Web Toolbar by Wibiya Bears and Bullets: 2011-01-30

Thursday, February 3, 2011

In Memoriam ...

As everyone has already heard, the White Stripes are no more. For over a decade, the iconic two-piece band comprised of Jack and Meg White established a more than well-deserved reputation as one of rock music's most preliminary acts, issuing stellar album after stellar album. During the time, the duo also earned a reputation as one of the most invigorating live acts in the world.

Since 2007, after the release of the band's now final studio album Icky Thump, Jack has been jumping around from multiple side-projects with the Raconteurs and Dead Weather, along with producing work for other artists. It was a somewhat long hiatus for Jack's original project, which was rumored off-again, on-again to be returning to the studio and on tour, but to no avail.

In the band's official statement, the two wrote that, "The White Stripes belong to you know, and you can do with it whatever you want." There was no collective difference between Jack and Meg, apparently, and there were no outside issues that prevented the group to continue their work, but rather the decision to go out on top. For an industry that far too often sees its greatest artists fall by the wayside in their twilight years, the White Stripes never left their prime. If any solace exists in the news of the group's demise, that's it.

But it's never fair to a band or artist of this quality to just say, "they're done," there's little justice to what the White Stripes actually accomplished in that. Few artists in the 2000s were more groundbreaking, earthy, and consistent as the Stripes. From their low-fi self-titled debut in the late 90s, the band truly emerged in 2001 with their breakthrough album White Blood Cells, and Michel Gondry's instantly memorable music video for "Fell In Love With a Girl." For those that may remember, White Blood Cells was also featured on Bears and Bullets list for the ten best albums of the 2000s as well.

The group's stellar career continued to tick upward through the years, peaking with 2003's Elephant. Their last two albums, Get Behind Me Satan and Icky Thump may not have been as sincerely enriching as the group's first four LPs, but they were still remarkable achievements in its own right.

Personally, a little hole was left open when I heard of the band's breakup. Through my concert-going years I've never had the privilege to see Jack and Meg together live. I've seen the Raconteurs and Dead Weather, ironically, but not the band that had me interested in those two in the first place. For those who have, I now am forced to only imagine the experience.

There's a saying among sports fans when talking "one of a kind" players - players who combine such sporadic and unique elements to their game that can define them and only them. When those kind of players retire, fans know we'll never see another one like them again. We'll never see another Hakeem Olajuwan. We'll never see another Bobby Orr. And, unfortunately, we'll never see another White Stripes. Jack and Meg combined such an ephemeral veracity with Jack's otherworldly talent to create an awe-inspiring, and, at times, polarizing act that many music fans truly failed to appreciate.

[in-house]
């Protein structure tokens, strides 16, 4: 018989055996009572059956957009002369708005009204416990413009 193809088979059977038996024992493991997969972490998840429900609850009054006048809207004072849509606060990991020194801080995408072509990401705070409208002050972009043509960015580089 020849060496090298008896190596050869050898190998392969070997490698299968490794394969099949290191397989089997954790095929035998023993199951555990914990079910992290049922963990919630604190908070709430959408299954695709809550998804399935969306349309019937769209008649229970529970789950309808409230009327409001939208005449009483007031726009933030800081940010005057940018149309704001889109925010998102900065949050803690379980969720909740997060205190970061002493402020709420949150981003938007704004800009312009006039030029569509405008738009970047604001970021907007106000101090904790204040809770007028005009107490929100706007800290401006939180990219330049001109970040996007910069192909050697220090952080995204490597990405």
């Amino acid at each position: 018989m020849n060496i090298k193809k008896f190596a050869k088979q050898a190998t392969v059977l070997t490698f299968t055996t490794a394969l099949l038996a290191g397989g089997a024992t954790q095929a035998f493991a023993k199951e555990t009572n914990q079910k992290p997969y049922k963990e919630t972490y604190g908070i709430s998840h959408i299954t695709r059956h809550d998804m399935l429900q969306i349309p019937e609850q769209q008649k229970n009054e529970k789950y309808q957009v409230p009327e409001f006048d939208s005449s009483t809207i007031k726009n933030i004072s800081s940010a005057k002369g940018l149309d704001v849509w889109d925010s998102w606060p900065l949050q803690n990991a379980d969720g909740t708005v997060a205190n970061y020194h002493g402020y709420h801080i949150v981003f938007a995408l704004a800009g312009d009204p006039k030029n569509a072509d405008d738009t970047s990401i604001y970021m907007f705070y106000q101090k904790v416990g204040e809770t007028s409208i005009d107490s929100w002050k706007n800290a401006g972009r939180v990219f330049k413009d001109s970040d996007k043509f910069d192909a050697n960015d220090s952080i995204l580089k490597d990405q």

Luckily, history will remember them well, as a band that rarely (if ever) failed expectations during their now too short career.

Usually I'd put a few music videos here for a situation like this, but I think this performance of Son House's "Death Letter" typifies the band better than any singular song.

The White Stripes - Death Letter (Live)

Wednesday, February 2, 2011

The end of the White Stripes

Very sad news today.

Jack and Meg White have officially announced the end of the White Stripes, one of modern music's most collective, powerful, and endearing groups. Read the group's statement here.

White Stripes (1997 - 2011)

Tuesday, February 1, 2011

Best Coast bring "Each and Every Day" to Letterman

Last night, Best Coast, who are just pretty much everywhere lately, appeared on the Late Show with David Letterman with "Each and Every Day," which, by my count, is the 80th single from Crazy For You.

Bonus: You can grab the "Each and Every Day" MP3 for free exclusively at Amazon. Get to it.

Best Coast - Each and Every Day (Live on Letterman)

James Blake "Wilhelm Scream" official video

About two weeks ago, James Blake showed up at BBC's Maida Vale Studios to perform a batch of new songs, including "The Wilhelm Scream," from his anticipated full-length debut, which is scheduled for release next Monday, Feb. 7.

The song got its official due, which features Blake standing in the same room he stands in to make all of his album covers, apparently.

James Blake - The Wilhelm Scream

Tuesday Bears: New Kills - Satellite

Yesterday, Twitter (hey, I have one of those) went ape shit, somehow, over Fleet Foxes newest single "Helplessness Blues." In the thick of it, the Kills newest single "Satellite" seemed to be unfairly overshadowed.

Three years after the release of the release of Midnight Boom, Allison Mosshart (taking a break from the Dead Weather) and Jamie Hince are set to release Blood Pressures, an album which was famously delayed when Hince's notorious girlfriend Kate Moss through his laptop, which contained six brand new songs, into a pool for some Kate Moss-ish reason.

Blood Pressures is due out April 5 via Domino Records.

The Kills - Satellite